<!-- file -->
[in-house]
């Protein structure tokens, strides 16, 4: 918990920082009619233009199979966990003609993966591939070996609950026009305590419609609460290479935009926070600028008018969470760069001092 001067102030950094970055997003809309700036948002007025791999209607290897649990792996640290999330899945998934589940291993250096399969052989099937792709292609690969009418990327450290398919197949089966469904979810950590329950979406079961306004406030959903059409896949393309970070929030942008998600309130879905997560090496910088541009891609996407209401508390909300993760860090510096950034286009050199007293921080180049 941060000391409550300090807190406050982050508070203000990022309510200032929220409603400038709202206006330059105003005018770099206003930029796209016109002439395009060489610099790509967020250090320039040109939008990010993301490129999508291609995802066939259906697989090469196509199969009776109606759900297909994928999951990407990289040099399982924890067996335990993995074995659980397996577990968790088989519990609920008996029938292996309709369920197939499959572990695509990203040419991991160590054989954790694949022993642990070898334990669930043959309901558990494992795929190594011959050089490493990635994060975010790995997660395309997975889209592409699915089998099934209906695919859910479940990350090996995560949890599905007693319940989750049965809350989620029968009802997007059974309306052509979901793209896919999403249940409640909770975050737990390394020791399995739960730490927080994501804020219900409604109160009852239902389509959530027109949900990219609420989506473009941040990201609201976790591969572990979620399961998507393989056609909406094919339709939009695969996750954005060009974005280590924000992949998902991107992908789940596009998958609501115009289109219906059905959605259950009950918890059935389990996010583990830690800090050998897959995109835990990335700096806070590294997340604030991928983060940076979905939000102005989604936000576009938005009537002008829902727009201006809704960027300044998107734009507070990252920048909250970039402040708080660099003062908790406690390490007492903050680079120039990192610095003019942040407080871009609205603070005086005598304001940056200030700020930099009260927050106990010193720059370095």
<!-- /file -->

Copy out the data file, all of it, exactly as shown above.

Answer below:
[in-house]
């Protein structure tokens, strides 16, 4: 918990920082009619233009199979966990003609993966591939070996609950026009305590419609609460290479935009926070600028008018969470760069001092 001067102030950094970055997003809309700036948002007025791999209607290897649990792996640290999330899945998934589940291993250096399969052989099937792709292609690969009418990327450290398919197949089966469904979810950590329950979406079961306004406030959903059409896949393309970070929030942008998600309130879905997560090496910088541009891609996407209401508390909300993760860090510096950034286009050199007293921080180049 941060000391409550300090807190406050982050508070203000990022309510200032929220409603400038709202206006330059105003005018770099206003930029796209016109002439395009060489610099790509967020250090320039040109939008990010993301490129999508291609995802066939259906697989090469196509199969009776109606759900297909994928999951990407990289040099399982924890067996335990993995074995659980397996577990968790088989519990609920008996029938292996309709369920197939499959572990695509990203040419991991160590054989954790694949022993642990070898334990669930043959309901558990494992795929190594011959050089490493990635994060975010790995997660395309997975889209592409699915089998099934209906695919859910479940990350090996995560949890599905007693319940989750049965809350989620029968009802997007059974309306052509979901793209896919999403249940409640909770975050737990390394020791399995739960730490927080994501804020219900409604109160009852239902389509959530027109949900990219609420989506473009941040990201609201976790591969572990979620399961998507393989056609909406094919339709939009695969996750954005060009974005280590924000992949998902991107992908789940596009998958609501115009289109219906059905959605259950009950918890059935389990996010583990830690800090050998897959995109835990990335700096806070590294997340604030991928983060940076979905939000102005989604936000576009938005009537002008829902727009201006809704960027300044998107734009507070990252920048909250970039402040708080660099003062908790406690390490007492903050680079120039990192610095003019942040407080871009609205603070005086005598304001940056200030700020930099009260927050106990010193720059370095």